Electing women

2021 has already become a significant year for gender equality. Estonia became the first country to have both a female elected head of state and a female elected head of government. This small Baltic country has somehow caught up with its neighbour Finland, which is considered a pioneer in female politics. In 1907, no fewer than 19 women were allowed into the first meeting of the Finnish parliament. Since then, Finland has never stopped progressing. Today the country has a young woman in the PM's chair; Sanna Mirella Marin was only 34 when she was elected in 2019. The newly elected Estonian Prime Minister, Kaja Kallas, is 43. Both women are far from being "made of iron", and apparently represent a new generation of female politicians to which also Zuzana Čaputová belongs. At 45 Zuzana was elected as president of the Slovak Republic, and is the youngest ever female president.

If we were to assume that such young female leaders are only possible in relatively small countries, then, we would expect other very small states to be also total matriarchies... But this is far from reality. For example, a couple of years ago, Gibraltar was ranked 154th of 191 countries in a study of women in power by the International Parliamentary Union. The Rock was compared even to Iran and Qatar for its lack of women in government. Over the last 50 years, there has only been a handful of women in the Gibraltar Parliament. Despite these past tendencies, in March 2018 a woman in Gibraltar was appointed Acting Chief Minister for the first time, while the CM was in London for Brexit talks. Ironically, that happened just before International Women's Day and the move could have been considered as a political token, or rather just a gift.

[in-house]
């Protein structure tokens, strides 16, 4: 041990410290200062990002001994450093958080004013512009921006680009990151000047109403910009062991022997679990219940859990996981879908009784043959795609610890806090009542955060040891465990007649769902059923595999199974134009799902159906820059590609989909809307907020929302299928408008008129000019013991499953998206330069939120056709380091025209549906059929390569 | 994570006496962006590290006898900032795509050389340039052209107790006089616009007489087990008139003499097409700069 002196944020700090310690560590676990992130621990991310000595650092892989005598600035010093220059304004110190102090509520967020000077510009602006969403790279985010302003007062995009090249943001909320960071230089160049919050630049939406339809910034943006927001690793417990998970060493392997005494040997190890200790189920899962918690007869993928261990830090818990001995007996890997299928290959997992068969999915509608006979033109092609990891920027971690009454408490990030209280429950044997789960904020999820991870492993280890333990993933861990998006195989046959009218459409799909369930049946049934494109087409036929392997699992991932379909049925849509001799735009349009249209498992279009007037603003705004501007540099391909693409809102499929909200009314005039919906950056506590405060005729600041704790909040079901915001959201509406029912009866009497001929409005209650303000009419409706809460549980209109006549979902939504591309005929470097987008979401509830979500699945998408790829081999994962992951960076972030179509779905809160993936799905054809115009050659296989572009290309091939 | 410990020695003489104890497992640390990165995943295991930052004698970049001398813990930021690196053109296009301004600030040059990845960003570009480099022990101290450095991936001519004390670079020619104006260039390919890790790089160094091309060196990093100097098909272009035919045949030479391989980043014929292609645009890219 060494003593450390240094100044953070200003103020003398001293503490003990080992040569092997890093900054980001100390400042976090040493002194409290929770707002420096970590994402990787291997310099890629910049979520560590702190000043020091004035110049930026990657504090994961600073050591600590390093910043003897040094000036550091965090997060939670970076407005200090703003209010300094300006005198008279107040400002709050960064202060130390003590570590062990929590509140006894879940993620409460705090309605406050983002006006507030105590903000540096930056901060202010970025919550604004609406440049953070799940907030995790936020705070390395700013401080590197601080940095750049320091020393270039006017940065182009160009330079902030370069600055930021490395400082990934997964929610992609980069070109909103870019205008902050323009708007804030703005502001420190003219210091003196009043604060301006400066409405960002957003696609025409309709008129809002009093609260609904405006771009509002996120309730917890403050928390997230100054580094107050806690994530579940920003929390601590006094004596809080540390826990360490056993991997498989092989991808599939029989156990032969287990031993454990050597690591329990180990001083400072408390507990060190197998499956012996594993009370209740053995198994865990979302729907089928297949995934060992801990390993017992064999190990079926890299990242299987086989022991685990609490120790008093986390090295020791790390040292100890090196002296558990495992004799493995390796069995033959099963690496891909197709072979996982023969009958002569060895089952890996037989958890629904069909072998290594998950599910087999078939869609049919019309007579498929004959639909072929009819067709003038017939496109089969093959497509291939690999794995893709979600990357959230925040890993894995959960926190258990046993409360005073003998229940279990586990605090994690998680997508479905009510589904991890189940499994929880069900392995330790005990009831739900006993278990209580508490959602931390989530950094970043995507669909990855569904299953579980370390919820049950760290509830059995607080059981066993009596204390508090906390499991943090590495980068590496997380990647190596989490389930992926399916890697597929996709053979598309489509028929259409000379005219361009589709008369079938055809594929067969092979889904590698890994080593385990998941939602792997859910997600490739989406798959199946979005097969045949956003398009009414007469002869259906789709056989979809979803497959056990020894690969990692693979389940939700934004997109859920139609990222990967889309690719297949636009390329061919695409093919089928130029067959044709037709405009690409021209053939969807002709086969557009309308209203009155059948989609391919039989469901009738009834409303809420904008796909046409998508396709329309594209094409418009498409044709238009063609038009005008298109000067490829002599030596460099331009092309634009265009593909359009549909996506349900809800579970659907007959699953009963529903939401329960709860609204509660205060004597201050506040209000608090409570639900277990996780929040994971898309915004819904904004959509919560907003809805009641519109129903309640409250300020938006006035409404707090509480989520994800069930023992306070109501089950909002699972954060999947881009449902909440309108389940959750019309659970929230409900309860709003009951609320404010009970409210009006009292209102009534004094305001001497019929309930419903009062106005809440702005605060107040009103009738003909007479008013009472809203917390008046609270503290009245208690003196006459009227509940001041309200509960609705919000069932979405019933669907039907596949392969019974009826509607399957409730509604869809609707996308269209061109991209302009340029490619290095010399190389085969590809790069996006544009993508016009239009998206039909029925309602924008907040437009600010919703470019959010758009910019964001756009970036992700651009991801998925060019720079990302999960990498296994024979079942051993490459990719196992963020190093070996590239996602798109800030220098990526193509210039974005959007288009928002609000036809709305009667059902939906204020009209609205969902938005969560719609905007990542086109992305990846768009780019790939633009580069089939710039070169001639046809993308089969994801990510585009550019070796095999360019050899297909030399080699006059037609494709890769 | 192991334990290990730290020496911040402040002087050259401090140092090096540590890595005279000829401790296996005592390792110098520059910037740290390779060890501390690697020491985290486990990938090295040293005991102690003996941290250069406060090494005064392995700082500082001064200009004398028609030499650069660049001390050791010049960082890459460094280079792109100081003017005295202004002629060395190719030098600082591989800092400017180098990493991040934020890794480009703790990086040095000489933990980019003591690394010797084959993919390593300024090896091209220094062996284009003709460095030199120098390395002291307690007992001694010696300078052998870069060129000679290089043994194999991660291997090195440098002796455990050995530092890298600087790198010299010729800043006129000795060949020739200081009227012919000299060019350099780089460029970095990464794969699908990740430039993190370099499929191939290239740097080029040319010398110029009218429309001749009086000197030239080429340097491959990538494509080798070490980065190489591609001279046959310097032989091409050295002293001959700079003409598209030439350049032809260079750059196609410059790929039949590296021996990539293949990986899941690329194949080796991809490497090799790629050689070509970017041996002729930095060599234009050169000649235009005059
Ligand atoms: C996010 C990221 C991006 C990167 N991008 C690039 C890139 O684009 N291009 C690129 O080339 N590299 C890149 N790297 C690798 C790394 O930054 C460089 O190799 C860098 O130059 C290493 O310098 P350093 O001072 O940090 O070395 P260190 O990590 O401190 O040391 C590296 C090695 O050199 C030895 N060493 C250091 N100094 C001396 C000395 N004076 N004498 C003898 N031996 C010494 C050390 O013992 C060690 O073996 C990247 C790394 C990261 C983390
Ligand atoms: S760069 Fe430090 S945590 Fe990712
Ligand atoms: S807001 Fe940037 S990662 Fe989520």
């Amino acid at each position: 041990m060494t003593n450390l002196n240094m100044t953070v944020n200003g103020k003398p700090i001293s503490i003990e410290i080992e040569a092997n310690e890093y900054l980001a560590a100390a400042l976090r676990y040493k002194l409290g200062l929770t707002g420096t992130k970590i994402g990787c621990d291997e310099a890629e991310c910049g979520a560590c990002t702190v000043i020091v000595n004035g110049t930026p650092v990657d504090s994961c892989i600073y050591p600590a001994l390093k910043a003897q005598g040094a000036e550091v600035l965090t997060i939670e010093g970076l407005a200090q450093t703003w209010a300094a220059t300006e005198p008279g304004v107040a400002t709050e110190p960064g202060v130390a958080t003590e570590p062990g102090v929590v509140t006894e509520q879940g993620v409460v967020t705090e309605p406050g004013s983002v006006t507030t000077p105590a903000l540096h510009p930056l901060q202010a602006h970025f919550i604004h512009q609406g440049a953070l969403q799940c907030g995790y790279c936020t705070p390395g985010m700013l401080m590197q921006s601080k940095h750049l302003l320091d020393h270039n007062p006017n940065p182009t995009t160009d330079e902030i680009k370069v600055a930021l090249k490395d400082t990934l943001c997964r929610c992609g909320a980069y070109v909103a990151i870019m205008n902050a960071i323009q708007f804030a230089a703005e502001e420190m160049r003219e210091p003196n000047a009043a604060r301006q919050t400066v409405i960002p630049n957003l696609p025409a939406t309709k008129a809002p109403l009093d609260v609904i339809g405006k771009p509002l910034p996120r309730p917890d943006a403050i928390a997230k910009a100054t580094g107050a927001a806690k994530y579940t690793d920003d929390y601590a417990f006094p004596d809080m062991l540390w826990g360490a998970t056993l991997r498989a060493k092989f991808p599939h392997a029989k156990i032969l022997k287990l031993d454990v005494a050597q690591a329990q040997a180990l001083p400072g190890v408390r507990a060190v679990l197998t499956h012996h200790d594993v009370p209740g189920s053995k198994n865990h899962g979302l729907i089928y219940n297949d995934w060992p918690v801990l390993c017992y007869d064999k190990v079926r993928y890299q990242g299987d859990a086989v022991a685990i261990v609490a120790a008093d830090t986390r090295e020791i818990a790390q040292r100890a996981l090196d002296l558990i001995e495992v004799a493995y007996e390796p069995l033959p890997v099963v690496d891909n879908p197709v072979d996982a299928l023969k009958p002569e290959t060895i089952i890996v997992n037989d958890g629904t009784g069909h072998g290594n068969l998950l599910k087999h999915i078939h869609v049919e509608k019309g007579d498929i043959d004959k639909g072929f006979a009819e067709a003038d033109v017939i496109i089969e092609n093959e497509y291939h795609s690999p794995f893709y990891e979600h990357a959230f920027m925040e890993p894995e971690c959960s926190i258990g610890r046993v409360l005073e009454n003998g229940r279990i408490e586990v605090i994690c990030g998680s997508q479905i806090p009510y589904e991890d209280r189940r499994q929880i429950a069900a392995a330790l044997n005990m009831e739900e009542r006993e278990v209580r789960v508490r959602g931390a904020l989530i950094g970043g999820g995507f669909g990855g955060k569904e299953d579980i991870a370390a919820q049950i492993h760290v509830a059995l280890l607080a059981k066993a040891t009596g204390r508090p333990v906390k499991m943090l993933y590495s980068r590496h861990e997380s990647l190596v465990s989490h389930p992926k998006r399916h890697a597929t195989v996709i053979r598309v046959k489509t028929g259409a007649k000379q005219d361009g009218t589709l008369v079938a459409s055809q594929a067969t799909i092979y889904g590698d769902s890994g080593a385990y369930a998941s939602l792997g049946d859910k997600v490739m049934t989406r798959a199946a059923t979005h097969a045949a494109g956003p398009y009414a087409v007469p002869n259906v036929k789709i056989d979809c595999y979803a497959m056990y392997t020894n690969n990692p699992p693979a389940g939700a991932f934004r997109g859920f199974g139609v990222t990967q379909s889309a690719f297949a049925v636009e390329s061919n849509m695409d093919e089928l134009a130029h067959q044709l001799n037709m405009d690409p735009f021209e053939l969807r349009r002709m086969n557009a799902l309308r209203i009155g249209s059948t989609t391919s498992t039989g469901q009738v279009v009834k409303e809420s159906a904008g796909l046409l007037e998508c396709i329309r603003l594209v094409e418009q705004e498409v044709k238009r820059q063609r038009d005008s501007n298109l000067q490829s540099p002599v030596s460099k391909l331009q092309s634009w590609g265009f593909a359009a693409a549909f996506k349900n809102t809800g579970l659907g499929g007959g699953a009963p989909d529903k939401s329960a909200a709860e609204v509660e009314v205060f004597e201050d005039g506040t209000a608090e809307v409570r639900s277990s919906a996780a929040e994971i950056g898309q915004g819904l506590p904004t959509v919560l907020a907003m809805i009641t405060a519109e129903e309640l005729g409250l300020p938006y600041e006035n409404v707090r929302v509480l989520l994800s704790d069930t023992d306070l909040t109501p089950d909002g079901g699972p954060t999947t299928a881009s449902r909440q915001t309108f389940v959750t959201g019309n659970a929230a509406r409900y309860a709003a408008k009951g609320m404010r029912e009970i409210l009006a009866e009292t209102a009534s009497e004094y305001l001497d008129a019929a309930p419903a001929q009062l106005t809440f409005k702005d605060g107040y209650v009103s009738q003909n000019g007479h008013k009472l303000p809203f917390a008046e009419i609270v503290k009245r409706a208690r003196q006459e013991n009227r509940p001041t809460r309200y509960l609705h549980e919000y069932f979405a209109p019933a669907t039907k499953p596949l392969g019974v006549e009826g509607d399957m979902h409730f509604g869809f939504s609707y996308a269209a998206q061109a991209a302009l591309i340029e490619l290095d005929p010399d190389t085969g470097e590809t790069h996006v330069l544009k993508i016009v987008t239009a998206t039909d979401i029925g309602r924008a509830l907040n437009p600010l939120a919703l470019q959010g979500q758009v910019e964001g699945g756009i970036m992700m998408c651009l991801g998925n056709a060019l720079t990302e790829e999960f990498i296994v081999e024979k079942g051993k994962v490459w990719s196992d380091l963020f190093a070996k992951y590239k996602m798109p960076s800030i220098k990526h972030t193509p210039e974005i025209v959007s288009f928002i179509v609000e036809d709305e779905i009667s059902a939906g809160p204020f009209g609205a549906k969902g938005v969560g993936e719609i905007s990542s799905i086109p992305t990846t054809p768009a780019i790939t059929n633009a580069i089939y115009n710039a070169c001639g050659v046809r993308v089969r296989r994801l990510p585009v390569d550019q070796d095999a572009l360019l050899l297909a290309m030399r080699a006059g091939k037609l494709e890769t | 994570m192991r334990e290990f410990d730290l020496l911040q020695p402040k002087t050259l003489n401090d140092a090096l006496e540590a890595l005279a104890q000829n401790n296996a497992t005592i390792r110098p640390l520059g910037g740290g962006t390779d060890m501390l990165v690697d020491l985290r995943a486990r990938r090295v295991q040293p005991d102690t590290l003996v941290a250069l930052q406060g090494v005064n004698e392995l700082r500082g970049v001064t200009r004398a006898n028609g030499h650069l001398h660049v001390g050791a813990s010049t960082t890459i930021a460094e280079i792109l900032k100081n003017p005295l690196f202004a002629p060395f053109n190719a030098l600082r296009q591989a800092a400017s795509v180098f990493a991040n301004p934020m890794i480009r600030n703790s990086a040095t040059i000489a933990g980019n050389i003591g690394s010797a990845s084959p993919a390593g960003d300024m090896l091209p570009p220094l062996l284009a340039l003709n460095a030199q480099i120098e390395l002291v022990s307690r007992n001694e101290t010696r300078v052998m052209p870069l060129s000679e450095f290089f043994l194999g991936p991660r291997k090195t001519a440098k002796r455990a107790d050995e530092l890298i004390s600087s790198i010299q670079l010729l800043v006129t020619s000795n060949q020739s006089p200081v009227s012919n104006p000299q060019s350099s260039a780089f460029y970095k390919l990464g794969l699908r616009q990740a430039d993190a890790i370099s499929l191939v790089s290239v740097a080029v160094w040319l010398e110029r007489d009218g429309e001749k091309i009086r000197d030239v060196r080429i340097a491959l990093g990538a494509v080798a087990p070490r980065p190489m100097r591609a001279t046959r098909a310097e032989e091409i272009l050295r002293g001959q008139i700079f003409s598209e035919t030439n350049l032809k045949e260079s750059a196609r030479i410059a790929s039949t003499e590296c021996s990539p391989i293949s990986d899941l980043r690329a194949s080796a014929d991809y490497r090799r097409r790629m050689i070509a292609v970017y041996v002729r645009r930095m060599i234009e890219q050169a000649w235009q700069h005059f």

Another micro-neighbour of Spain, Andorra, has progressed significantly in recent years. Ten years ago, Andorran women won 15 seats during their country's parliamentary election. The country became the first nation in Europe to have elected a majority female parliament. Before, Andorra had belonged to those countries that were slow to give women legal rights. Women's suffrage was not achieved until 1970. Compare this to the aforementioned Finland, where women were already able to vote in 1906. Even so, Andorra beats wealthy Switzerland, where women did not obtain the right to vote in national elections until 1971.

A country's wealth and development do not always reflect a higher level in gender politics. Nowadays, while wealthy countries compete for the highest GDP, countries like Georgia, Moldova, Bangladesh, Rwanda, Barbados or Ethiopia elect women and give them significant powers. We should also be aware, though, that this might be a façade in countries where women's social standing lags behind men's.

For me, one significant question still remains. Can a woman be a prime minister or president in the giant and powerful USA, China, or Russia, or again, in Britain? And how long is it going to take? Spain seems to be going in the right direction. The recent Socialist governments have even had a majority of women ministers.